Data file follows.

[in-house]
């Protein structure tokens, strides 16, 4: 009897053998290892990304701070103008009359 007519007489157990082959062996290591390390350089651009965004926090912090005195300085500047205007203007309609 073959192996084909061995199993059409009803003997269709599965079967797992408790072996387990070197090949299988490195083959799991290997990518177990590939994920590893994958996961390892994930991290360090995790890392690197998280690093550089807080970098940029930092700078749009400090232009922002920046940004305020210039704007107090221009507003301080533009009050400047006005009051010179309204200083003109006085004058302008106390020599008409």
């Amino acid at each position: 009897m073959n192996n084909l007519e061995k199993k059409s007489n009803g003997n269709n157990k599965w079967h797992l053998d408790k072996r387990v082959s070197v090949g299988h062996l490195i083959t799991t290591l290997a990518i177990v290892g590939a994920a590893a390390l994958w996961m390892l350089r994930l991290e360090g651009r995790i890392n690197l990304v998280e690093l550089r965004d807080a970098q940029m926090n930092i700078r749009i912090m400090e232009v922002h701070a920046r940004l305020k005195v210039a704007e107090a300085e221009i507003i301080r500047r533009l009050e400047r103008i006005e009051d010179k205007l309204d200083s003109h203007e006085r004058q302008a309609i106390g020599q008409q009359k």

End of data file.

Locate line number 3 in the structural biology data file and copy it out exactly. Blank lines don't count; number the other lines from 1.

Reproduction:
């Amino acid at each position: 009897m073959n192996n084909l007519e061995k199993k059409s007489n009803g003997n269709n157990k599965w079967h797992l053998d408790k072996r387990v082959s070197v090949g299988h062996l490195i083959t799991t290591l290997a990518i177990v290892g590939a994920a590893a390390l994958w996961m390892l350089r994930l991290e360090g651009r995790i890392n690197l990304v998280e690093l550089r965004d807080a970098q940029m926090n930092i700078r749009i912090m400090e232009v922002h701070a920046r940004l305020k005195v210039a704007e107090a300085e221009i507003i301080r500047r533009l009050e400047r103008i006005e009051d010179k205007l309204d200083s003109h203007e006085r004058q302008a309609i106390g020599q008409q009359k």